Can You Ease Menopausal Symptoms With Food?

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An apple a day keeps the hot flashes away. OK, not really, but it’s not as far off as you might think.

Diet is a huge factor in how perimenopausal and menopausal women feel and act, according to Susan Wysocki, WHNP, FAANP. “Research shows that what women eat can either quell or exacerbate just about every menopausal symptom from hot flashes and night sweats to mood swings and weight gain. The key to eating right during perimenopause and menopause is to eat foods that will improve health as much as they are to keep symptoms of menopause at bay,” she says.

Unfortunately, most of us are filling up with the wrong foods. No more!

Here are three tips for eating your way to a healthier, happier menopause:

Pick More Produce

“Certain fruits and vegetables have a mineral called boron that may increase estrogen levels in certain women,” says Wysocki. However, even if produce doesn’t pick up your estrogen production, it can still do a menopausal body good. One large-scale study published in Menopause found that menopausal women who lost weight eating a low-fat diet rich in fruits and vegetables reduced or eliminated their hot flashes and night sweats. Talk about a two-in-one benefit: Fruits and vegetables can reduce your hot flashes and help you avoid menopausal weight gain. During perimenopause and menopause, many women gain weight as reduced estrogen levels trigger cells to store more fat. Grab an apple instead of that cookie to help you keep that muffin top at bay!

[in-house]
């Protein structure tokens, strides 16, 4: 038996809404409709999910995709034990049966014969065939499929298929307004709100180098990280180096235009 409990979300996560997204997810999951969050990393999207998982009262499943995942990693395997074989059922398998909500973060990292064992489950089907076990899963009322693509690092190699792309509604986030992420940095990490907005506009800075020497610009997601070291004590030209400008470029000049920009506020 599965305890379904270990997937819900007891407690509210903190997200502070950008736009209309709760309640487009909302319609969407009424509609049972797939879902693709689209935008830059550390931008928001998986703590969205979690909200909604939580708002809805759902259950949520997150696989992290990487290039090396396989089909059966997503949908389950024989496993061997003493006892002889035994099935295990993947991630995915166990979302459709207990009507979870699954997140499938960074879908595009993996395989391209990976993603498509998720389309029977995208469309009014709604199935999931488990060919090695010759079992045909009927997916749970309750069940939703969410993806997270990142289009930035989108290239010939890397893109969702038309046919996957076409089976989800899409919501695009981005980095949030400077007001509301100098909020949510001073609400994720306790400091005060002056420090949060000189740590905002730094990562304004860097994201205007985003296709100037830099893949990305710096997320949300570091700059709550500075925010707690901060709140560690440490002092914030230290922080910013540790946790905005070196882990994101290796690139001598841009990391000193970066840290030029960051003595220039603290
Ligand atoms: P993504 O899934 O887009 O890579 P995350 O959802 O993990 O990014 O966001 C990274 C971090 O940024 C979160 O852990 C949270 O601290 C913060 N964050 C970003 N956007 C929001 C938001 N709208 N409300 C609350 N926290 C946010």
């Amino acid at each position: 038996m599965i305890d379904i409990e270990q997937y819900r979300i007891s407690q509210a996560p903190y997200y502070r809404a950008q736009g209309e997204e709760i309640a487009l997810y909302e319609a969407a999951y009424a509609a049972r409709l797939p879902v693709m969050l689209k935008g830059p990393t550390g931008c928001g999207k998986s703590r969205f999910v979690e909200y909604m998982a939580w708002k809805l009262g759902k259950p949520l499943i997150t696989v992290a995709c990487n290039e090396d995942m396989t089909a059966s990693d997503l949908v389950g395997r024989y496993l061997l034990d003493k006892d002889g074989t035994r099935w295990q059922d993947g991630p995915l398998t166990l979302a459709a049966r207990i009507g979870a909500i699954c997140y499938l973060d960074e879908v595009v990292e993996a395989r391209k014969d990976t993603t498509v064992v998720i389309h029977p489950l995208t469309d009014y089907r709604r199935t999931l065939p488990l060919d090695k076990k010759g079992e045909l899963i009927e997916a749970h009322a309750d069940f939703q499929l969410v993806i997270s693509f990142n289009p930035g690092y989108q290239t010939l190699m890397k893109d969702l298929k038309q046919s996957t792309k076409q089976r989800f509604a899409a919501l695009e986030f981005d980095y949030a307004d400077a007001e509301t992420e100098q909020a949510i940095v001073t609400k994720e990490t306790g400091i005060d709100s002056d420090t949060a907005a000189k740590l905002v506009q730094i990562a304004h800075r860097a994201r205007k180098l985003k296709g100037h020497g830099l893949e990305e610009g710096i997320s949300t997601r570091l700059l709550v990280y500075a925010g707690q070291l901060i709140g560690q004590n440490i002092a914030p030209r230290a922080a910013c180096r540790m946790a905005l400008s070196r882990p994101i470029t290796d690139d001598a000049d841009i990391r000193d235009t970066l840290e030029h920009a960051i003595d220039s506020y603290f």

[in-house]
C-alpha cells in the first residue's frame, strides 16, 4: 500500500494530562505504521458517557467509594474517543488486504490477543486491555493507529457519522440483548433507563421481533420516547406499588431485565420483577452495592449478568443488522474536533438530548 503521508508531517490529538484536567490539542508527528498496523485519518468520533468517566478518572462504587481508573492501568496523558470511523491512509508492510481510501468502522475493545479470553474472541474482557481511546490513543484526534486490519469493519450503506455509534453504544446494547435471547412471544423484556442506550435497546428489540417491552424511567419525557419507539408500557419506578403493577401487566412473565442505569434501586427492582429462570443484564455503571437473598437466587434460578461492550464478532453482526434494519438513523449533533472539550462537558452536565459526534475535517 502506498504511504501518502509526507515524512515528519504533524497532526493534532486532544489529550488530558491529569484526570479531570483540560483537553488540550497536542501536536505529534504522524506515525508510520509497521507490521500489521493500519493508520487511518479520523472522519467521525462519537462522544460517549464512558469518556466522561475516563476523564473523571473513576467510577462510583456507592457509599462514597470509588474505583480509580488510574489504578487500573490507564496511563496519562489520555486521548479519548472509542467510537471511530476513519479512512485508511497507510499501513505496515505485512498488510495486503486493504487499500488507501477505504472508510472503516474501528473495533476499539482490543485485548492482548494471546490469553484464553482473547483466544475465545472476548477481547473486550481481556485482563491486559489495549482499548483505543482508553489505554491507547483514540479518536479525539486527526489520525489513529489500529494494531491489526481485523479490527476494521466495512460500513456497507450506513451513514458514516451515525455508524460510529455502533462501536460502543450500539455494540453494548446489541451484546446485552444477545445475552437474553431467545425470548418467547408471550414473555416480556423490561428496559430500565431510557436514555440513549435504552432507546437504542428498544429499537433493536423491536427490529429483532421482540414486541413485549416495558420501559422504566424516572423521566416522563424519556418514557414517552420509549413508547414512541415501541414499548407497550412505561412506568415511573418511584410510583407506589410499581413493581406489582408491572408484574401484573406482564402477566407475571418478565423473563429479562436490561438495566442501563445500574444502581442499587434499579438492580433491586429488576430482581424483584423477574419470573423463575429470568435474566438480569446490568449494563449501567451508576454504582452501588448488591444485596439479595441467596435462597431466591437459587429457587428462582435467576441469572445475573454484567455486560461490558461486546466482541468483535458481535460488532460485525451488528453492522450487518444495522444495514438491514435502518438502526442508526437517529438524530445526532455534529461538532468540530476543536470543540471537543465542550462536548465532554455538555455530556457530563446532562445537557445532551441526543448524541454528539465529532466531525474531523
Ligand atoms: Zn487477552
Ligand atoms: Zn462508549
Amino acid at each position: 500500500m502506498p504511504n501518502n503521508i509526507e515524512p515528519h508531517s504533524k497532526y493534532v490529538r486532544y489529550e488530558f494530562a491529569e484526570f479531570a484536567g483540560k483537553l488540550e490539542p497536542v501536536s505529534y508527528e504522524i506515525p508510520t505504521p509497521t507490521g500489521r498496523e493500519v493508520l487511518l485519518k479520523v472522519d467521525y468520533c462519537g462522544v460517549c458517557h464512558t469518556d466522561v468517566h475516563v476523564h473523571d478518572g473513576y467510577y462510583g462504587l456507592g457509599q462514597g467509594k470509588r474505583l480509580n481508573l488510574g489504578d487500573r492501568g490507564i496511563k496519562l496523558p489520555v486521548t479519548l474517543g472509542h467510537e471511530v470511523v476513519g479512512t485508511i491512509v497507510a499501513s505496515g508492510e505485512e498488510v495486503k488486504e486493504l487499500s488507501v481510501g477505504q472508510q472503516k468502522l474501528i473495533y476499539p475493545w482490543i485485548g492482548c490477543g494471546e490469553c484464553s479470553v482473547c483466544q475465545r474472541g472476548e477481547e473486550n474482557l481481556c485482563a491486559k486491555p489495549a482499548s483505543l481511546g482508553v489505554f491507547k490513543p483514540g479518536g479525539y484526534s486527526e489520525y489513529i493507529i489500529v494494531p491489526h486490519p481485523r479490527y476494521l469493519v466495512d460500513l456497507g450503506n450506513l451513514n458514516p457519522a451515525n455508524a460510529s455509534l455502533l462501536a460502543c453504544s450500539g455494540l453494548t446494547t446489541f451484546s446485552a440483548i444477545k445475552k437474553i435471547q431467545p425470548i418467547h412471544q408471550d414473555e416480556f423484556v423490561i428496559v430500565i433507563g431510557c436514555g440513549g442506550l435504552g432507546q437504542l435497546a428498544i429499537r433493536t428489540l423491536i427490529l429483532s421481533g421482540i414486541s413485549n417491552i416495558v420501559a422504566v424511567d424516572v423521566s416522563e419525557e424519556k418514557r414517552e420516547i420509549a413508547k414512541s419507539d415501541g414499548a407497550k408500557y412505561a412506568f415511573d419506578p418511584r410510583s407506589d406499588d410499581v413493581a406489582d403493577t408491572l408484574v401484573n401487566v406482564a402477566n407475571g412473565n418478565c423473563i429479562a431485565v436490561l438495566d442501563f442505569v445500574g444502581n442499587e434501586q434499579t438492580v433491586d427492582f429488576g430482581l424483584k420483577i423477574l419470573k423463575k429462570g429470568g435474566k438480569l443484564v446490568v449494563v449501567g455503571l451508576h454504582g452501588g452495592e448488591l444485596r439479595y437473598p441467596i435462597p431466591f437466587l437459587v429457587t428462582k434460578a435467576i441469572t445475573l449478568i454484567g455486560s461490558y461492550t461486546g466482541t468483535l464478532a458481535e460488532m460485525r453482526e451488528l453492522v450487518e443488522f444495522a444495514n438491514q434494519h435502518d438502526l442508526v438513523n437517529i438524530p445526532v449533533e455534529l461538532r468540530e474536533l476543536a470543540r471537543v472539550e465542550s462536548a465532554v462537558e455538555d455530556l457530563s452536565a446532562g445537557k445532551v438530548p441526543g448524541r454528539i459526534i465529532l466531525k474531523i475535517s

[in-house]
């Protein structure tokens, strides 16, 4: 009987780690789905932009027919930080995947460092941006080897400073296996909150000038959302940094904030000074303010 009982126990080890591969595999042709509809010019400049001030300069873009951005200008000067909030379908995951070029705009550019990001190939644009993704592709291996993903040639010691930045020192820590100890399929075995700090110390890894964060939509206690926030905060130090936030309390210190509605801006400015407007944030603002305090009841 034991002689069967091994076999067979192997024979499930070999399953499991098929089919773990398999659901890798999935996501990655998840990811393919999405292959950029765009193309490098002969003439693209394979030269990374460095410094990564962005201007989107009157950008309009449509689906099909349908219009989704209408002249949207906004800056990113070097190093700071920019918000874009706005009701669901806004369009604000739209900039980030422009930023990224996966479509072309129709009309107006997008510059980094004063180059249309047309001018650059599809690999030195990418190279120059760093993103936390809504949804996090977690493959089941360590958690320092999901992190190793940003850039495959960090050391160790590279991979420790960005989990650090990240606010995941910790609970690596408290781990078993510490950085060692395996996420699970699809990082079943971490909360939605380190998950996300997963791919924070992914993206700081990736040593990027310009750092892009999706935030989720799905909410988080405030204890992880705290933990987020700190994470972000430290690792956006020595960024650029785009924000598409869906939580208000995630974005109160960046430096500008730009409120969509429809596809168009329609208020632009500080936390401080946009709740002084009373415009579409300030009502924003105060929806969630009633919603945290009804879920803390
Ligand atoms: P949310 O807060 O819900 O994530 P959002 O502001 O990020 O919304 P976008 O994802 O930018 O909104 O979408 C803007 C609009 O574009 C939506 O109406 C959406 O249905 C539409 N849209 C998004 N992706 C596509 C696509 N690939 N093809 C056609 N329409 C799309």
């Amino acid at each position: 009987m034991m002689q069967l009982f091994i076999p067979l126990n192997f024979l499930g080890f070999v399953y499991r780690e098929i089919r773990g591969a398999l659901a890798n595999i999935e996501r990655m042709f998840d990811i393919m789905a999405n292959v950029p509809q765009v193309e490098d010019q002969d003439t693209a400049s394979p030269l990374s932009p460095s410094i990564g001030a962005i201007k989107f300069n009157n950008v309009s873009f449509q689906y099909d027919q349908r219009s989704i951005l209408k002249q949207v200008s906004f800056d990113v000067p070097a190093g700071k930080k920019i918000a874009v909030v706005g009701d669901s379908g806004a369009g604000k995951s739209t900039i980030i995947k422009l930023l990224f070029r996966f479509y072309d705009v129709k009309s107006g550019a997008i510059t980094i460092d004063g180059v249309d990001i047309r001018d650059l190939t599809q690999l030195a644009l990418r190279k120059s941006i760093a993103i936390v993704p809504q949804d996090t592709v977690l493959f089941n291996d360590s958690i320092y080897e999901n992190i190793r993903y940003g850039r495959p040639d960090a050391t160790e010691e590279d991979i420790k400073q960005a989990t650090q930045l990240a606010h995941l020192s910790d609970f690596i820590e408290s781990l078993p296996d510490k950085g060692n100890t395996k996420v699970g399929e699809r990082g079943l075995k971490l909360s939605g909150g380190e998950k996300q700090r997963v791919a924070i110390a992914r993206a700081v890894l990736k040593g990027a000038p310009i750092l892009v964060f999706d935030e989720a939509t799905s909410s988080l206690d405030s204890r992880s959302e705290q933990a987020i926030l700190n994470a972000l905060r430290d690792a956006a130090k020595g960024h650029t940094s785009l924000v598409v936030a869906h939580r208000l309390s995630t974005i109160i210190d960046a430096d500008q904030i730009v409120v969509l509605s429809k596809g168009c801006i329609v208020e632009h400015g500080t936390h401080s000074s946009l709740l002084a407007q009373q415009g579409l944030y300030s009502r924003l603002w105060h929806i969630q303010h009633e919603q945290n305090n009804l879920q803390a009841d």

Find the Right Fats

Research published in the American Journal of Clinical Nutrition found that menopausal women who most closely follow a Mediterranean diet rich in produce, whole grain pasta, and healthy fats cut their risk of hot flashes and night sweats by about 20 percent. Meanwhile, menopausal women who eat diets high in sugar as well as saturated and trans fats increase their risk by 23 percent. “Research has also shown that trans fats increase bad cholesterol in the body and decrease good cholesterol, and too much in the diet could result in memory loss and an inability to concentrate, both of which some women experience as symptoms of menopause,” Wysocki adds. Your move: Avoid fast food and baked goods that are rich in saturated and trans fats and opt for foods such as fish, olive oil, and canola oil that are rich in unsaturated, good-for-you fats.

Pass on Processed Foods

Packaged foods are breeding grounds for sugar and salt, according to Wysocki. “Refined carbs such as white bread, rice, pasta, and potatoes release glucose into the bloodstream quickly, which can lead to high-low mood swings and weight gain, not to mention making you feel tired. Opt for low-glycemic carbs like wholegrain bread, cereals, and pasta that will provide energy without causing moodiness and fatigue,” she says.

Likewise, opt for sugar and artificial sweetener free drinks such as water and tea. Lately, I have been marinating water with cucumber, lemon, and mint.  It is yummy! “Contrary to what most women think, even diet sodas aren’t safe. Artificial sweeteners trick the body into thinking it’s getting sugar. That means when you really do consume any sugar, your hips, butt, and belly will hold onto it as fat,” Wysocki says. The simple way to find your grocery’s whole foods: Stick to the perimeter of the store. Many grocery stores are designed with whole foods like produce and lean meats around the perimeter. “Be careful in the aisles,” she warns. “That is where a lot of the ‘non-food’ food is.” If it comes in a box, can, jar, or bottle, read the label.”